Circuit Judge Richard Allen Griffin, who wrote the opinion for the 6 th U.S. Circuit Court of Appeals, asserted that because the divorce decree qualified as a QDRO under the Employee Retirement Income Security Act (ERISA), Patricia E. Mattingly, the ex-wife, deserved the money on behalf of the couple’s son. The fact that the divorce document included Patricia E. Mattingly’s mailing address and not what she said was her actual residence did not run afoul of ERISA dictates, the court said.
The 6 th Circuit determined the ex-wife’s attorney was not guilty of legal malpractice for failing to obtain a QDRO as part of her divorce from Joseph Mattingly.Griffin ‘s decision upheld a lower court ruling clearing lawyer William Lacy Hoge III of wrongdoing in the case.
According to the ruling, there had been a settlement of a dispute over the $116,258 in insurance benefits between Patricia Mattingly and Joseph Mattingly’s widow, Anita Mattingly. The key issue before the trial court and before the 6 th Circuit was Hoge’s conduct on behalf of Patricia Mattingly.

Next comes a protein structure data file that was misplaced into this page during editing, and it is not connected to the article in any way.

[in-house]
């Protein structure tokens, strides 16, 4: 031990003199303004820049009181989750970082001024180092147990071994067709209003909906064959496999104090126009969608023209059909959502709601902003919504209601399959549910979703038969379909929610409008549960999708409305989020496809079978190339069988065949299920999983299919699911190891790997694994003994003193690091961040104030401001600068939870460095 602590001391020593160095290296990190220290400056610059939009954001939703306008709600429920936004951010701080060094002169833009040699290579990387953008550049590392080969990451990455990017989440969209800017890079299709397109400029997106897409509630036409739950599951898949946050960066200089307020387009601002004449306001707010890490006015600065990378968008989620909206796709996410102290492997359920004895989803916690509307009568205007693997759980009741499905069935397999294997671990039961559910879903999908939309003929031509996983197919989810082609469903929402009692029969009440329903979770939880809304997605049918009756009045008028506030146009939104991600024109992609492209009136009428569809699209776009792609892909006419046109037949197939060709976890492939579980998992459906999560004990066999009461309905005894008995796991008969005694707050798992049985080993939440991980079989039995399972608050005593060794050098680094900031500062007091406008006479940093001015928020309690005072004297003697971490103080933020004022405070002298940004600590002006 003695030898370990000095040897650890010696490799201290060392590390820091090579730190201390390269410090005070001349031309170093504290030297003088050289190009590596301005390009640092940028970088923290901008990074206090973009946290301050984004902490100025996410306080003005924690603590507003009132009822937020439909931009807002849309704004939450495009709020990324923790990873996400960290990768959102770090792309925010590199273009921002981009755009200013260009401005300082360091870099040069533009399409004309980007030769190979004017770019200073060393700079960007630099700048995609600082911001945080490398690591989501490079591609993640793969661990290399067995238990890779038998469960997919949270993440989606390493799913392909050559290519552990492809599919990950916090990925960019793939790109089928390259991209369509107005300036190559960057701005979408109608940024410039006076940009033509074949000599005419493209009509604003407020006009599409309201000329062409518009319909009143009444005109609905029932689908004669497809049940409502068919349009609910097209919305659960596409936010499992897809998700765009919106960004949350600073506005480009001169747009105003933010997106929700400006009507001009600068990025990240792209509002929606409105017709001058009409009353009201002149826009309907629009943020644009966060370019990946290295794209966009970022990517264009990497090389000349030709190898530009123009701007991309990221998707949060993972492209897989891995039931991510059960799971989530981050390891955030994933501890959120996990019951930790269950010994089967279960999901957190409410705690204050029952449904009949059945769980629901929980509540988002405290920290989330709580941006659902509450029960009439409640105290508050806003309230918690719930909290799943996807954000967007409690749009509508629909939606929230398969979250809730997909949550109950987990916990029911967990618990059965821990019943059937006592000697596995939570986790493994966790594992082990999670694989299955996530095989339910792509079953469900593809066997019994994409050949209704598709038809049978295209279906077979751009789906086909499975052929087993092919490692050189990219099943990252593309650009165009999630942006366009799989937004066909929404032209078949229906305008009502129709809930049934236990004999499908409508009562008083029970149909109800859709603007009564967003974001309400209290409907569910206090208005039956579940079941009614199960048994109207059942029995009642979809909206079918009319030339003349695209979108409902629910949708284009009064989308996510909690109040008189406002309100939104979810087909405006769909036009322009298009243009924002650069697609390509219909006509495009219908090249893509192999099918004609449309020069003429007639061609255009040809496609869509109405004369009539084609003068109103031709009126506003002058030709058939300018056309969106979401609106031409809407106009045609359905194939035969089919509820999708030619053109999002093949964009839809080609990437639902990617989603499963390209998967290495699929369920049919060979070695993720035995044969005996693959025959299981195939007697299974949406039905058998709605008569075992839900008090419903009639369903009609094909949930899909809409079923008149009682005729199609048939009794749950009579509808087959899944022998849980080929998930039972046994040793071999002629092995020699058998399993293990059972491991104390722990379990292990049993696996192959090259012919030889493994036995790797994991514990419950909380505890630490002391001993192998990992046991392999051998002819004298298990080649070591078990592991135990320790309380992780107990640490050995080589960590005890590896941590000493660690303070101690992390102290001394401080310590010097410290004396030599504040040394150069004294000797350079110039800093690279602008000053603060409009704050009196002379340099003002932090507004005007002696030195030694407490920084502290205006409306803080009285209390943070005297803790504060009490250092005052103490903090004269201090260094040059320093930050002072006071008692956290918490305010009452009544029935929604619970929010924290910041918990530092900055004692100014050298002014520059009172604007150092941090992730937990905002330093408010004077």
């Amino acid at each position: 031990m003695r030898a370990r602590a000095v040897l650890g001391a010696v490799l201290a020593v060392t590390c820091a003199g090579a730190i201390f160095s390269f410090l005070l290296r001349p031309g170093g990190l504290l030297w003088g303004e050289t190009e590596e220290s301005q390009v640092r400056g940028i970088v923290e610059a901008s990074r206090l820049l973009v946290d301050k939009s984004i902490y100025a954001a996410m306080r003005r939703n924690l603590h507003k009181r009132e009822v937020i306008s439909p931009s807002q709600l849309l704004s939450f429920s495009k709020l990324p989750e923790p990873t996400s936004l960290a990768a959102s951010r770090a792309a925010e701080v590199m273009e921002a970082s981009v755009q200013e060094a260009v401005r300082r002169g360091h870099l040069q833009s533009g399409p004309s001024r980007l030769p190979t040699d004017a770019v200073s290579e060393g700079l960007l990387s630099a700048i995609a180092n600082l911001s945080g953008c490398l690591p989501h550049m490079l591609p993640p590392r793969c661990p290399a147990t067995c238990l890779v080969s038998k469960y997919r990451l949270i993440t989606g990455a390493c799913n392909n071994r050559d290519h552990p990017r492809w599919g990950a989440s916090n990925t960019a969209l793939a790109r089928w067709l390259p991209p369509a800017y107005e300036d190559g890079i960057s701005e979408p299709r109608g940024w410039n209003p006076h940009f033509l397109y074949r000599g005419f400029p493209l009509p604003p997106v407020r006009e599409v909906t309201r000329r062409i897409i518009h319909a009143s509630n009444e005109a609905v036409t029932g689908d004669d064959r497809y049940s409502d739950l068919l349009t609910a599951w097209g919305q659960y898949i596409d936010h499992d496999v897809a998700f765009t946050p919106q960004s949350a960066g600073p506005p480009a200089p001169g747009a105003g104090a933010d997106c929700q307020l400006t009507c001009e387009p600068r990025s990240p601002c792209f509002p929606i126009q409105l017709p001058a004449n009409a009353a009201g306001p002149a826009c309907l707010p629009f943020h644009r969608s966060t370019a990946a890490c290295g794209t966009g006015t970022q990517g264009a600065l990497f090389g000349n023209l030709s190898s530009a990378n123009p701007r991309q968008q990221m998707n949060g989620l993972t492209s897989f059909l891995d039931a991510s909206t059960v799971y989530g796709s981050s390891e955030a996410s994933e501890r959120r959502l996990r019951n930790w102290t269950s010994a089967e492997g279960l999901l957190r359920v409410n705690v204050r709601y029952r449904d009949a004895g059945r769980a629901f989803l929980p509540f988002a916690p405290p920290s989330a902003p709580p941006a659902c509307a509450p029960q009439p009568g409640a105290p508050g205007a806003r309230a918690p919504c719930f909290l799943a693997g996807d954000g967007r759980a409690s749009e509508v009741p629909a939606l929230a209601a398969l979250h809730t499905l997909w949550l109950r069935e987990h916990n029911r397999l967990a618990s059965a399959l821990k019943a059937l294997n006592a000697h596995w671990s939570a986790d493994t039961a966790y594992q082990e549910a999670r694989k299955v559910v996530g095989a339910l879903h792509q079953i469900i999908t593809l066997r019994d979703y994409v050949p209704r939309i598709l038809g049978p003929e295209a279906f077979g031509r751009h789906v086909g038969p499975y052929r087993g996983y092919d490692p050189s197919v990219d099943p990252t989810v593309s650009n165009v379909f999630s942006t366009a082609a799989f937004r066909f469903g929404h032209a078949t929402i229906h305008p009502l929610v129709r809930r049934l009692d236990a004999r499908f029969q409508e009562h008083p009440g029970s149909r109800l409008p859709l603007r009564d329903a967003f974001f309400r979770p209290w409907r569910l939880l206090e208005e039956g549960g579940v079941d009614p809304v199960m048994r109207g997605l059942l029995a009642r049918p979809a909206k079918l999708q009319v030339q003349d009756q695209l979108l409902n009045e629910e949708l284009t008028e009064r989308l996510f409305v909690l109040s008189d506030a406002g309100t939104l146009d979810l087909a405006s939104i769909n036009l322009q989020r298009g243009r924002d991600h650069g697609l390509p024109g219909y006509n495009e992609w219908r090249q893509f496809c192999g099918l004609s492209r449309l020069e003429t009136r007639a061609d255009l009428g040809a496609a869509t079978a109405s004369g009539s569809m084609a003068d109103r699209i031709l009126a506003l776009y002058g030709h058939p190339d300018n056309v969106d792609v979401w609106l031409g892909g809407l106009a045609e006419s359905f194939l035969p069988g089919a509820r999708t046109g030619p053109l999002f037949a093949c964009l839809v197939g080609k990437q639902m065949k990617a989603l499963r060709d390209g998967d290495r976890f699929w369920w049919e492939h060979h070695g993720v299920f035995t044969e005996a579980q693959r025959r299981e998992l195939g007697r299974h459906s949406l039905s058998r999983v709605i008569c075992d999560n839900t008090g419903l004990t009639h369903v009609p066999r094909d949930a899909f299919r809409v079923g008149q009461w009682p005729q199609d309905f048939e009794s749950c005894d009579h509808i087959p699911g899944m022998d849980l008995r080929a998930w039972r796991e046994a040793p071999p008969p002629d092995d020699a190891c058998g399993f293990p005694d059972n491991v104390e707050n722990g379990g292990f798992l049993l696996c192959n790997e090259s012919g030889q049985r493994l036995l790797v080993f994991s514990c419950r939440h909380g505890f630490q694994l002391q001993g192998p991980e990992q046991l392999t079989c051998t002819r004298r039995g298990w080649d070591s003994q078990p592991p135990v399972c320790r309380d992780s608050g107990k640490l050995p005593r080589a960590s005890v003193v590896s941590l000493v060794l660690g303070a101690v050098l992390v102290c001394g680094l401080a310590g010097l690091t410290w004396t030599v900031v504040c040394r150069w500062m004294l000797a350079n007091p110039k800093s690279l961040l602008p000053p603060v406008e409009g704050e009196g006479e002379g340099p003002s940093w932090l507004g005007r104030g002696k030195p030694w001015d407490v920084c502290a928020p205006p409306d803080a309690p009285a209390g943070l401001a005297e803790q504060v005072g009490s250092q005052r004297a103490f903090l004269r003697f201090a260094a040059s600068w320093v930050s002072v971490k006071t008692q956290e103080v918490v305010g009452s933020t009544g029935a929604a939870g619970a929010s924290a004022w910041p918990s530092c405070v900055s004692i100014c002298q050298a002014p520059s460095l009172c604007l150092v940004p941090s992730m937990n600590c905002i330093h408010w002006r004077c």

In rejecting Patricia Mattingly’s argument that the document did not represent a QDRO and therefore, Hoge was guilty of legal wrongdoing in representing her, the appellate judges noted she had not argued that she lived anywhere else during the 18-month period.
“[A] tribunal can only provide the most accurate address it is given. It cannot be asked to definitively guarantee that the beneficiary will reside at the same address and receive any and all mailings sent to the location in the decree. To require such is to demand clairvoyance on the part of the state court,” the appeals court said.
The 6th Circuit ruling is here .